Microblogging platform, Twitter has had the last 12 months reshape its identity, with the most spectacular one the Elon Musk takeover. The purchase of the Social Media giant by the Tesla henchman came with its upsides and downsides: the resignation and firing of some of its vital employees, the introduction of subscription based Twitter blue among others.
The platform since its change in leadership has now recorded drastic drop in its advertising revenue if figures are to go by.
According to a research compiled by Pathmatics, advertising revenue took a big hit with Twitter losing fourteen out of 30 of its top advertisers since Musk took charge on the 27th of October. Four advertisers were said to have reduced spending by about 98.7% from the week Musk completed the takeover to the end of the year.
The research firm further stated that the overall spending by the top 30 companies fell to an estimated $53.8 million for the months of November and December combined, indicating a 42% drop despite an increase in spending by six of them.
Pathmatics, who did its research for Reuters based its estimates on ads tracking technologies on desktop browsers and the Twitter app and had posited that earlier unreported Twitter ads were estimates that do not account for personalized deals between Twitter and advertisers or promoted trends.
Elon Musk on November 2022 while addressing the issue of company pausing ads on Twitter Spaces said “he understands if advertisers want to give it a minute”.
He also added that “the best way to see how things are evolving (at twitter) is just to use Twitter.
The Information, a tech-focused magazine while using details shared by a top Twitter advertising executive at a staff meeting on Wednesday, January 18, surmised that Twitter fourth quarter revenue fell by 35% as a result of a drop in advertising.
Twitter itself announced a loss of $270 million for April, May, June 2022.
The Pathmatics estimates is an indication of a continued disruption in Twitter’s main revenue stream heading into 2023, led by a pullback from top consumer brands.
Forward bookings, or agreements to lock in future ads, were also down for January and February, according to
Research firm, Standard Media Index had noted that in January and February, forward bookings, or agreements locked in future ads were down, but fell short of giving details on the cause.
The social media giant is now taking the initiative to plug the loss of ad revenue and had so far introduced certain measures to regain lost advertisers such as lifting bans on political ads, giving company greater control over positioning of ads and even free ads.
Molly Lopez, owner of ad agency HITE Digital Miami said, “They’re frankly really amazing incentives. Honestly, I’ve not seen that type of incentive ever from any advertiser “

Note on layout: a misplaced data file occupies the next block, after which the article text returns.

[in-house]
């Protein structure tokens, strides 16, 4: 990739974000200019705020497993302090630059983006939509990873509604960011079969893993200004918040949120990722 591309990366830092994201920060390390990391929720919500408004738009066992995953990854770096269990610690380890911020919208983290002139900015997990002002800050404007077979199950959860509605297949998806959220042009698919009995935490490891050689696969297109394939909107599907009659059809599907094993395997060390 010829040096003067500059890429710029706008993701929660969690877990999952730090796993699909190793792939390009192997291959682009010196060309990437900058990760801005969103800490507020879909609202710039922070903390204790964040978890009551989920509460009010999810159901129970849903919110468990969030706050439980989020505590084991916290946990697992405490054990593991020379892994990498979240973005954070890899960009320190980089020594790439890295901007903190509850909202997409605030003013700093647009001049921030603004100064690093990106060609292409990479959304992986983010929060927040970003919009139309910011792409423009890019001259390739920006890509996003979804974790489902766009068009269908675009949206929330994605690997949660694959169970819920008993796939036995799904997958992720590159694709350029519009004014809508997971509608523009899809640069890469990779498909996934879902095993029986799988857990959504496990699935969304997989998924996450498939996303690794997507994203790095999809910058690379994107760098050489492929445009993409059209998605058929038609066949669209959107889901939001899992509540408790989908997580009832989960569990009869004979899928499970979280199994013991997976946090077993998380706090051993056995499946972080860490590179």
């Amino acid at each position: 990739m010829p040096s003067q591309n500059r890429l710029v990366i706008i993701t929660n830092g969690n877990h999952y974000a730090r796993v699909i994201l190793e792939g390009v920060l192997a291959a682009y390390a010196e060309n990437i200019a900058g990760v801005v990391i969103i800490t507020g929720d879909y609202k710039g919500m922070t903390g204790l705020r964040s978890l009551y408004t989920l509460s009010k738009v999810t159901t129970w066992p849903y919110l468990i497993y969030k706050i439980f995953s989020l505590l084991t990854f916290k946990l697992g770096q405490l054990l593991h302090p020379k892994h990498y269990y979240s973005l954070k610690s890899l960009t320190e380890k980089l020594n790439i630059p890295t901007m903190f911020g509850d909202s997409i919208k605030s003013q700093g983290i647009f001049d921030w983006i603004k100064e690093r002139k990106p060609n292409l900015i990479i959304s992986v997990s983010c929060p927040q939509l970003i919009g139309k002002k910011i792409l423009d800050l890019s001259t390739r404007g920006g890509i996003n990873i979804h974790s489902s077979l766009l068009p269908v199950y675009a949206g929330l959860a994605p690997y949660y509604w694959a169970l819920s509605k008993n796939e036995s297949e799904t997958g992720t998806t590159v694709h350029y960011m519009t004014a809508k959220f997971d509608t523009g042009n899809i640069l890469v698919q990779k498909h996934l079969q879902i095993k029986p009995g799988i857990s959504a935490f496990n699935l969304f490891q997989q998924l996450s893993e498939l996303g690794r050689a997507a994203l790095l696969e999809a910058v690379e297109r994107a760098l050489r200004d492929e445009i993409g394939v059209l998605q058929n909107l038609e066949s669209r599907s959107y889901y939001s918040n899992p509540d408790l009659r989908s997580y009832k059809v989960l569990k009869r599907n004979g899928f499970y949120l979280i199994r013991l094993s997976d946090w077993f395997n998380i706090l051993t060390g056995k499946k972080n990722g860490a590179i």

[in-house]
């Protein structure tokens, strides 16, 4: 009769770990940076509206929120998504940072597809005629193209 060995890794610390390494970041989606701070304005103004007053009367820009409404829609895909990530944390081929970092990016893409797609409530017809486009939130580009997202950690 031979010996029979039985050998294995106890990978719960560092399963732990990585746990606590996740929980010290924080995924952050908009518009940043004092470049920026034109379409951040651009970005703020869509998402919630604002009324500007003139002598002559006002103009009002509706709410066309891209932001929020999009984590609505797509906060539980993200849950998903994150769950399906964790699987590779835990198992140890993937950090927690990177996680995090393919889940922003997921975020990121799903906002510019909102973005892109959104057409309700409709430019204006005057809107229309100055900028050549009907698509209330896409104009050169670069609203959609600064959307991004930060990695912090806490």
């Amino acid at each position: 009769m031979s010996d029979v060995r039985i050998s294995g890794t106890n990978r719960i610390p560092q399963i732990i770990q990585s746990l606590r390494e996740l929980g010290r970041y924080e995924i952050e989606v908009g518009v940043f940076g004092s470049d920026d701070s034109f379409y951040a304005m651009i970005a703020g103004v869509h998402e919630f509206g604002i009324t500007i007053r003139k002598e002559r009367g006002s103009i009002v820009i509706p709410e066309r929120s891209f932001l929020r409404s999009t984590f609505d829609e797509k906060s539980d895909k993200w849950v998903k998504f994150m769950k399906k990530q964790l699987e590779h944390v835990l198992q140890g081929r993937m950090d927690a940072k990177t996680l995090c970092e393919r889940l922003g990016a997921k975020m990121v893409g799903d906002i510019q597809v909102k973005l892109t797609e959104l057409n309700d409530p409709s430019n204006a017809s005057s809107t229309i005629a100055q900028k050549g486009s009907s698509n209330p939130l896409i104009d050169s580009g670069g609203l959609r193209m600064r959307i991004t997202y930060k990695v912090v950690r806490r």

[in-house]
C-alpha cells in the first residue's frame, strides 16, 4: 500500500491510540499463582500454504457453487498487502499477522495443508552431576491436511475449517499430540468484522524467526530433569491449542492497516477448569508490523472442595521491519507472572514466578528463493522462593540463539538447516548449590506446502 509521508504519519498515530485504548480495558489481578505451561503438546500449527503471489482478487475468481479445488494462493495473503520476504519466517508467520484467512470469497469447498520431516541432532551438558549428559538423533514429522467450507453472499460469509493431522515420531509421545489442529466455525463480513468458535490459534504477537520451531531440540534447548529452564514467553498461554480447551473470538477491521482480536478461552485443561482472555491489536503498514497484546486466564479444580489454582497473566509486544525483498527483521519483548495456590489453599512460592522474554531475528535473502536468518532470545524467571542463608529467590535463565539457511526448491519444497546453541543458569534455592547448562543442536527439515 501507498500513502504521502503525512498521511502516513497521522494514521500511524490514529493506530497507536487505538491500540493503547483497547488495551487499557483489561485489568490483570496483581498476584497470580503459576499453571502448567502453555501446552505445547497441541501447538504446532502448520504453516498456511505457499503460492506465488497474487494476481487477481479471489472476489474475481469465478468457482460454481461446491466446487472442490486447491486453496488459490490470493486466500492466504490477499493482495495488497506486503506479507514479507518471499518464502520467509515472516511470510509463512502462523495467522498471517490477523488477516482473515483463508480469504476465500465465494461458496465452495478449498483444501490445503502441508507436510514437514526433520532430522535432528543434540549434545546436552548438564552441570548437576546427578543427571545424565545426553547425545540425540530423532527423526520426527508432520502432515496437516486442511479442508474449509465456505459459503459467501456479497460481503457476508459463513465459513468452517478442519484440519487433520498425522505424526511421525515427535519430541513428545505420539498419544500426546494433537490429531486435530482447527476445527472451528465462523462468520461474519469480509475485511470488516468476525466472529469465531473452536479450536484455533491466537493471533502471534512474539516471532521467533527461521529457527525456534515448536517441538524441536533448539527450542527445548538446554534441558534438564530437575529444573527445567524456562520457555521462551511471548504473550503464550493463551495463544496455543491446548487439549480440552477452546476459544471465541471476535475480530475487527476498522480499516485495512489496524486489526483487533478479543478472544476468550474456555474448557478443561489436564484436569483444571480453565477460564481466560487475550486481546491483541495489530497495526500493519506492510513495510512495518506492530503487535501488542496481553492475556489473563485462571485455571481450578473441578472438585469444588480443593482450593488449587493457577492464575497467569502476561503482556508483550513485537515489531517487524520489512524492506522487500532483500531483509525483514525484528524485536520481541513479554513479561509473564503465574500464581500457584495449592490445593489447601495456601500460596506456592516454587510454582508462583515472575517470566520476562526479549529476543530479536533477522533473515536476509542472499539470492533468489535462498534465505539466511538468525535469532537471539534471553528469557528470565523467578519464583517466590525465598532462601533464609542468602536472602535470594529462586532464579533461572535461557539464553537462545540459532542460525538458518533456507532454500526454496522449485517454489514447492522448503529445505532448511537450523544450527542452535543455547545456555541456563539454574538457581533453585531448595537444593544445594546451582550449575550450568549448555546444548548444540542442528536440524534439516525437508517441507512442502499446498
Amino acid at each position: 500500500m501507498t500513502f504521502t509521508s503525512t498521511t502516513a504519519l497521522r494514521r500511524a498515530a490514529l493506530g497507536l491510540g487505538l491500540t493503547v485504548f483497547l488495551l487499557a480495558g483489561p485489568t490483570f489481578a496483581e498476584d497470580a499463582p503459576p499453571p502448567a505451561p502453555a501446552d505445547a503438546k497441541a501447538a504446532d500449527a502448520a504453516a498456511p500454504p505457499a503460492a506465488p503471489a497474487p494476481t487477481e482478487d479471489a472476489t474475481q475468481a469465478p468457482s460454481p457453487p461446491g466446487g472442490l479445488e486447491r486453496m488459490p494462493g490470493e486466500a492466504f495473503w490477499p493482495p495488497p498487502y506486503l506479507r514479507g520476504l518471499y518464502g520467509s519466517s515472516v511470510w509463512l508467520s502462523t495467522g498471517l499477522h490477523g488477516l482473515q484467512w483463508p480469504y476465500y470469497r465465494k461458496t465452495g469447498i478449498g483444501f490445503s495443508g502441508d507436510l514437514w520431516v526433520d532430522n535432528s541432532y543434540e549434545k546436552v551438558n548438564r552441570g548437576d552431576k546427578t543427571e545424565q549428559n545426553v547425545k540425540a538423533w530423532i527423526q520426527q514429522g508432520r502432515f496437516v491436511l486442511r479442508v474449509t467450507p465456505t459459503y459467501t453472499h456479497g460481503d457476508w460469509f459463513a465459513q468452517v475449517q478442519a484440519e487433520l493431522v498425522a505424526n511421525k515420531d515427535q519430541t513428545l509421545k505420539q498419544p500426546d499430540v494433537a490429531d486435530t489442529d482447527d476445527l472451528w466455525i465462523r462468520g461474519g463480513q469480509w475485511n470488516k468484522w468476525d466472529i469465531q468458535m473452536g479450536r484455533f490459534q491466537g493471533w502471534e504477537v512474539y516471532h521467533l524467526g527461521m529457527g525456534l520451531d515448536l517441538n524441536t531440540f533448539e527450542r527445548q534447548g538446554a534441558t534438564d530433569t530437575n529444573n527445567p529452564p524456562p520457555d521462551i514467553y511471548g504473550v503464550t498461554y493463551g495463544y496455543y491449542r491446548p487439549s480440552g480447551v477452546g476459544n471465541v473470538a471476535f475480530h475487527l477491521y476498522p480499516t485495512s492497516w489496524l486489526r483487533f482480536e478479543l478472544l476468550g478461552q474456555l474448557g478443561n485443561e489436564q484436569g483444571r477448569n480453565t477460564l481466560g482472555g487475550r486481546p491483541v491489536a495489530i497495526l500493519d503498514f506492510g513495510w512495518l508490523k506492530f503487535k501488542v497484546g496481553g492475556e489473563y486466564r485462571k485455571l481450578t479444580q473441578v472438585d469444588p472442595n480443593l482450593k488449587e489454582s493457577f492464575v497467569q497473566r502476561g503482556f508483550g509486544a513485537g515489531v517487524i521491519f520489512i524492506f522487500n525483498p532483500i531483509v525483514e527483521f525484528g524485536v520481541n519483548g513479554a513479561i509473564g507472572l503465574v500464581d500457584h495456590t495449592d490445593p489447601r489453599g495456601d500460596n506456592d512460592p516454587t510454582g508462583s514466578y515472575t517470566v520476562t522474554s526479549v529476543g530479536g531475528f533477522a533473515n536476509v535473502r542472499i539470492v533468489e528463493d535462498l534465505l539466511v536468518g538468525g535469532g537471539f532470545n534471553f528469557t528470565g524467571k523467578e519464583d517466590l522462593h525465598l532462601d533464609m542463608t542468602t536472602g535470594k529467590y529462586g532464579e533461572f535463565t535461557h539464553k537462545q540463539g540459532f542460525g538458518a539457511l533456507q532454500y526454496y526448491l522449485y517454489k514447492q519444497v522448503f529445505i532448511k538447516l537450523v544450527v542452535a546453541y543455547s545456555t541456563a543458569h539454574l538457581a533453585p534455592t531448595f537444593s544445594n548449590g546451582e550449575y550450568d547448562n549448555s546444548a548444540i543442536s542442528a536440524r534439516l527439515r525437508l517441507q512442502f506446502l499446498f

While Mark DiMassimo, founder of DiMassimo Goldstein a New York ad agency said that the “bargain basement” direct marketers and political action committees – big spenders on Meta Platform Inc’s Facebook – may fill the advertising gap.
Companies like Coca-Cola Co spent just $38,000 on ads in December a major decline from estimated $1.1 million early November, Pathmatics found.
HBO spokesperson Chris Willard while not commenting on specifics of advertising spending said “we will be assessing the platform under its new leadership and determine appropriate next steps.”
According to Pathmatics, consumer brands like Kraft Heinz Co makers of Heinze Ketchup and Nestle SA manufacturers of Stouffers meal stopped all advertising and declined to comment.
Target Corp and other mass retailers like department store operator Kohls Corp did not advertise on Twitter for black Friday, and didn’t return any comment either.
Companies like Apple Inc and PepsiCo Inc however increased advertising.
But the findings are not without controversies as SmartAsset, a financial technology provider described as inaccurate the estimates made by Pathmatics, averring that the figures were inflated. The firm however failed to give in-depth details of its claims.
Pathmatics on its part fired back and said “reiterated that its figures are just estimates.”
Brand safety may have been put into question by companies with the Musk’s takeover as the drop in ad revenue in September after a Reuters report showed promoted tweets soliciting child pornography et al.
The estimates indicated that majority of the companies halted spending in November, coincidentally the same month that Musk restored suspended accounts and revamped “Twitter Blue’, a paid account verification that resulted in scammers impersonating corporations.
Telecommunications Company, AT&T Inc and pet food provider Mars Inc due to concerns about brand safety also slashed spending in September 2022.
While giving reasons for its September pause in advertising, AT&T said it arrived at its decision as a result of “concerns around content appearing next” to its ads. According to close sources, the company had spoken to Twitter about its concerns.
Pathmatics had reported that the companies who pulled out ads on Twitter, maintained and in some cases boosted advertising on rival platforms like Meta’s Facebook and Instagram platform, and also on short video app TikTok.
Will Twitter bounce back in 2023 with an upsurge in ad revenue?
Article sourced from Reuters.